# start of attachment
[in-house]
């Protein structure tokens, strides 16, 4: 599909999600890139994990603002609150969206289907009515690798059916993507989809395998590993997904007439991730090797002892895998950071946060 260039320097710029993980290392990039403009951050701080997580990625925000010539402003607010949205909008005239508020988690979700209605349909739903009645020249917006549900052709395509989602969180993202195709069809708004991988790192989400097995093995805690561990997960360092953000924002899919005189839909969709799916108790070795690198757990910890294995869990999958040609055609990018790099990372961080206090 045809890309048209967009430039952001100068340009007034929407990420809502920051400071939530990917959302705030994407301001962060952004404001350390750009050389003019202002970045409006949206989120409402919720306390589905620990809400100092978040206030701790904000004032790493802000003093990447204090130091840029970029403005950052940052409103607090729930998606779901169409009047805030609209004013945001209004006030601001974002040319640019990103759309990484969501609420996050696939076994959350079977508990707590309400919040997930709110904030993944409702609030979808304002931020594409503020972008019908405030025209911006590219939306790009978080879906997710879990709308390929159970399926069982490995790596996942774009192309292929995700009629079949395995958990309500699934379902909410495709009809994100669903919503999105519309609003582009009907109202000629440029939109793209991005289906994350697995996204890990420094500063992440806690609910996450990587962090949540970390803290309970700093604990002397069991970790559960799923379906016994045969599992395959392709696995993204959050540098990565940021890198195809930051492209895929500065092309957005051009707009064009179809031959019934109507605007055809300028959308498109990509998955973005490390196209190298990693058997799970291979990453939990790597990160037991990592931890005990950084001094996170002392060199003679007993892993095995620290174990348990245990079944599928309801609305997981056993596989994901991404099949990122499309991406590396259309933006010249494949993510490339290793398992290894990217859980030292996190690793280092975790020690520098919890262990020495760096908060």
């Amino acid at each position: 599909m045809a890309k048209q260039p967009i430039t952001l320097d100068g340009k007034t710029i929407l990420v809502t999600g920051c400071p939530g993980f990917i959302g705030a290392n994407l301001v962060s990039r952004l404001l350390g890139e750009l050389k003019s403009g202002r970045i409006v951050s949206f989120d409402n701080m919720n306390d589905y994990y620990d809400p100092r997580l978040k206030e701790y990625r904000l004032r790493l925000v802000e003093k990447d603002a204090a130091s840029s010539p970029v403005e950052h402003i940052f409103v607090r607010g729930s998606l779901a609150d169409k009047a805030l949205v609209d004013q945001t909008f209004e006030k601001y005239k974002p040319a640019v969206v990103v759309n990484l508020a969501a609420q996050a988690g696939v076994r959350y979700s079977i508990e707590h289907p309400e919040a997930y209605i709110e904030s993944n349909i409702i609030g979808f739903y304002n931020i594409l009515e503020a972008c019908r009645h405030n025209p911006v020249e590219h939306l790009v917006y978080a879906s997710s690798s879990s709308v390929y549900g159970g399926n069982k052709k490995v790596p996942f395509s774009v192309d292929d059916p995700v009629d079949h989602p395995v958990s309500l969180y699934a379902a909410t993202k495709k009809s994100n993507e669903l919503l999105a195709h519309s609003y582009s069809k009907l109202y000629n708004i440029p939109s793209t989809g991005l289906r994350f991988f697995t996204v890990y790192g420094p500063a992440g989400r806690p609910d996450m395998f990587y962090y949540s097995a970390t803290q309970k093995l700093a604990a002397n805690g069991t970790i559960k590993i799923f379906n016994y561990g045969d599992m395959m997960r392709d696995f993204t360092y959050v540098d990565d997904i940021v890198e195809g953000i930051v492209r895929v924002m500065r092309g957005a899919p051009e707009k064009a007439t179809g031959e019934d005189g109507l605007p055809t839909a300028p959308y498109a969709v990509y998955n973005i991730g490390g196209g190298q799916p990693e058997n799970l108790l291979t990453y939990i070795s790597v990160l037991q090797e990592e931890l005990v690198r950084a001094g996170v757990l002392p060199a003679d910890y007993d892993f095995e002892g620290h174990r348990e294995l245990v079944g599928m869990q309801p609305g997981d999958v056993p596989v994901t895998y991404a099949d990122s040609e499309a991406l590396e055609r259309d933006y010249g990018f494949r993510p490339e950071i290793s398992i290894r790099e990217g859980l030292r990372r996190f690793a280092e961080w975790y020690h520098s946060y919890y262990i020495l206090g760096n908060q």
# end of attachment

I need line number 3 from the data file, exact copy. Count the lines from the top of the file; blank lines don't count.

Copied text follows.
């Amino acid at each position: 599909m045809a890309k048209q260039p967009i430039t952001l320097d100068g340009k007034t710029i929407l990420v809502t999600g920051c400071p939530g993980f990917i959302g705030a290392n994407l301001v962060s990039r952004l404001l350390g890139e750009l050389k003019s403009g202002r970045i409006v951050s949206f989120d409402n701080m919720n306390d589905y994990y620990d809400p100092r997580l978040k206030e701790y990625r904000l004032r790493l925000v802000e003093k990447d603002a204090a130091s840029s010539p970029v403005e950052h402003i940052f409103v607090r607010g729930s998606l779901a609150d169409k009047a805030l949205v609209d004013q945001t909008f209004e006030k601001y005239k974002p040319a640019v969206v990103v759309n990484l508020a969501a609420q996050a988690g696939v076994r959350y979700s079977i508990e707590h289907p309400e919040a997930y209605i709110e904030s993944n349909i409702i609030g979808f739903y304002n931020i594409l009515e503020a972008c019908r009645h405030n025209p911006v020249e590219h939306l790009v917006y978080a879906s997710s690798s879990s709308v390929y549900g159970g399926n069982k052709k490995v790596p996942f395509s774009v192309d292929d059916p995700v009629d079949h989602p395995v958990s309500l969180y699934a379902a909410t993202k495709k009809s994100n993507e669903l919503l999105a195709h519309s609003y582009s069809k009907l109202y000629n708004i440029p939109s793209t989809g991005l289906r994350f991988f697995t996204v890990y790192g420094p500063a992440g989400r806690p609910d996450m395998f990587y962090y949540s097995a970390t803290q309970k093995l700093a604990a002397n805690g069991t970790i559960k590993i799923f379906n016994y561990g045969d599992m395959m997960r392709d696995f993204t360092y959050v540098d990565d997904i940021v890198e195809g953000i930051v492209r895929v924002m500065r092309g957005a899919p051009e707009k064009a007439t179809g031959e019934d005189g109507l605007p055809t839909a300028p959308y498109a969709v990509y998955n973005i991730g490390g196209g190298q799916p990693e058997n799970l108790l291979t990453y939990i070795s790597v990160l037991q090797e990592e931890l005990v690198r950084a001094g996170v757990l002392p060199a003679d910890y007993d892993f095995e002892g620290h174990r348990e294995l245990v079944g599928m869990q309801p609305g997981d999958v056993p596989v994901t895998y991404a099949d990122s040609e499309a991406l590396e055609r259309d933006y010249g990018f494949r993510p490339e950071i290793s398992i290894r790099e990217g859980l030292r990372r996190f690793a280092e961080w975790y020690h520098s946060y919890y262990i020495l206090g760096n908060q």